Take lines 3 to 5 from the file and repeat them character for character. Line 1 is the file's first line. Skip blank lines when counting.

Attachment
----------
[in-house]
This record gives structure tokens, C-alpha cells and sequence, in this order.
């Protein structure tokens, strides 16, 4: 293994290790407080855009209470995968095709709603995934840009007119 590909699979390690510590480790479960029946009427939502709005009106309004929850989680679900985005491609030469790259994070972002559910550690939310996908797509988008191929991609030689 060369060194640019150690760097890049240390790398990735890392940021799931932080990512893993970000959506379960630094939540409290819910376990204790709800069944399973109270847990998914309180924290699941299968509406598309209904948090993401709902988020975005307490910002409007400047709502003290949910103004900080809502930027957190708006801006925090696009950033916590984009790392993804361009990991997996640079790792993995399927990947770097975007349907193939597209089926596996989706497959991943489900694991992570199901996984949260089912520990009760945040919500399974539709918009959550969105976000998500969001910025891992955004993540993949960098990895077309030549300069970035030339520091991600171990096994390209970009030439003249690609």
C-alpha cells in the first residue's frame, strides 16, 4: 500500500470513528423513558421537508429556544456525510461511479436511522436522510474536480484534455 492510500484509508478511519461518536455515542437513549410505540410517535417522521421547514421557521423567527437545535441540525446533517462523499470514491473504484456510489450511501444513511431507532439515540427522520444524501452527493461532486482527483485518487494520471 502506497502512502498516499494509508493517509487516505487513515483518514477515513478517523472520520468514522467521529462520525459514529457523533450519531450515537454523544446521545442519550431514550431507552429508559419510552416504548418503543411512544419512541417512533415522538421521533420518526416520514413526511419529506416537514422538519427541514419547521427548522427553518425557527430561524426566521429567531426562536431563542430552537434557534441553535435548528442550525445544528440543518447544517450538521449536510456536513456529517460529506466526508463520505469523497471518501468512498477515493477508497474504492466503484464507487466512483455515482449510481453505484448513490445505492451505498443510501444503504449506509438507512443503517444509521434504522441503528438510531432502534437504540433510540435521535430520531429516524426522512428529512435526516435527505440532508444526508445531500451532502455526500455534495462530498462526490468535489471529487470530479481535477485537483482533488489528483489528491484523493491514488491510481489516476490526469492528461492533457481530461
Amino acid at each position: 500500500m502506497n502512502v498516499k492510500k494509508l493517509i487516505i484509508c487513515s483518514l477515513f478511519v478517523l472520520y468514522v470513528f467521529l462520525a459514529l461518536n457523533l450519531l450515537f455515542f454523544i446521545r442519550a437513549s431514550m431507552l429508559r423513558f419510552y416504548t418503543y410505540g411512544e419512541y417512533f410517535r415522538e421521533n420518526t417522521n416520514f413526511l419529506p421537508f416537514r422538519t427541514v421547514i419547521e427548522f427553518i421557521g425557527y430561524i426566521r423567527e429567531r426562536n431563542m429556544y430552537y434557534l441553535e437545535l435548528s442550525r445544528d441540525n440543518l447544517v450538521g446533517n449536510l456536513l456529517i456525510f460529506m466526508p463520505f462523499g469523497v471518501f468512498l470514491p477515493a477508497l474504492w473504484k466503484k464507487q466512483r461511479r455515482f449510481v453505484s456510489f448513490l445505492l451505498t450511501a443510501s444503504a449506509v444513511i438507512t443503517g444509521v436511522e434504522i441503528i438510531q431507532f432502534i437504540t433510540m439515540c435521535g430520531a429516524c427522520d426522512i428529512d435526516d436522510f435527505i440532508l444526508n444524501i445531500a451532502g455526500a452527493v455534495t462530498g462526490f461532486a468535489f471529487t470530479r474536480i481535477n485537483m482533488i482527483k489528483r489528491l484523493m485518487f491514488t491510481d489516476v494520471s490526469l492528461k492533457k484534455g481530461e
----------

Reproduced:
């Protein structure tokens, strides 16, 4: 293994290790407080855009209470995968095709709603995934840009007119 590909699979390690510590480790479960029946009427939502709005009106309004929850989680679900985005491609030469790259994070972002559910550690939310996908797509988008191929991609030689 060369060194640019150690760097890049240390790398990735890392940021799931932080990512893993970000959506379960630094939540409290819910376990204790709800069944399973109270847990998914309180924290699941299968509406598309209904948090993401709902988020975005307490910002409007400047709502003290949910103004900080809502930027957190708006801006925090696009950033916590984009790392993804361009990991997996640079790792993995399927990947770097975007349907193939597209089926596996989706497959991943489900694991992570199901996984949260089912520990009760945040919500399974539709918009959550969105976000998500969001910025891992955004993540993949960098990895077309030549300069970035030339520091991600171990096994390209970009030439003249690609």
C-alpha cells in the first residue's frame, strides 16, 4: 500500500470513528423513558421537508429556544456525510461511479436511522436522510474536480484534455 492510500484509508478511519461518536455515542437513549410505540410517535417522521421547514421557521423567527437545535441540525446533517462523499470514491473504484456510489450511501444513511431507532439515540427522520444524501452527493461532486482527483485518487494520471 502506497502512502498516499494509508493517509487516505487513515483518514477515513478517523472520520468514522467521529462520525459514529457523533450519531450515537454523544446521545442519550431514550431507552429508559419510552416504548418503543411512544419512541417512533415522538421521533420518526416520514413526511419529506416537514422538519427541514419547521427548522427553518425557527430561524426566521429567531426562536431563542430552537434557534441553535435548528442550525445544528440543518447544517450538521449536510456536513456529517460529506466526508463520505469523497471518501468512498477515493477508497474504492466503484464507487466512483455515482449510481453505484448513490445505492451505498443510501444503504449506509438507512443503517444509521434504522441503528438510531432502534437504540433510540435521535430520531429516524426522512428529512435526516435527505440532508444526508445531500451532502455526500455534495462530498462526490468535489471529487470530479481535477485537483482533488489528483489528491484523493491514488491510481489516476490526469492528461492533457481530461
Amino acid at each position: 500500500m502506497n502512502v498516499k492510500k494509508l493517509i487516505i484509508c487513515s483518514l477515513f478511519v478517523l472520520y468514522v470513528f467521529l462520525a459514529l461518536n457523533l450519531l450515537f455515542f454523544i446521545r442519550a437513549s431514550m431507552l429508559r423513558f419510552y416504548t418503543y410505540g411512544e419512541y417512533f410517535r415522538e421521533n420518526t417522521n416520514f413526511l419529506p421537508f416537514r422538519t427541514v421547514i419547521e427548522f427553518i421557521g425557527y430561524i426566521r423567527e429567531r426562536n431563542m429556544y430552537y434557534l441553535e437545535l435548528s442550525r445544528d441540525n440543518l447544517v450538521g446533517n449536510l456536513l456529517i456525510f460529506m466526508p463520505f462523499g469523497v471518501f468512498l470514491p477515493a477508497l474504492w473504484k466503484k464507487q466512483r461511479r455515482f449510481v453505484s456510489f448513490l445505492l451505498t450511501a443510501s444503504a449506509v444513511i438507512t443503517g444509521v436511522e434504522i441503528i438510531q431507532f432502534i437504540t433510540m439515540c435521535g430520531a429516524c427522520d426522512i428529512d435526516d436522510f435527505i440532508l444526508n444524501i445531500a451532502g455526500a452527493v455534495t462530498g462526490f461532486a468535489f471529487t470530479r474536480i481535477n485537483m482533488i482527483k489528483r489528491l484523493m485518487f491514488t491510481d489516476v494520471s490526469l492528461k492533457k484534455g481530461e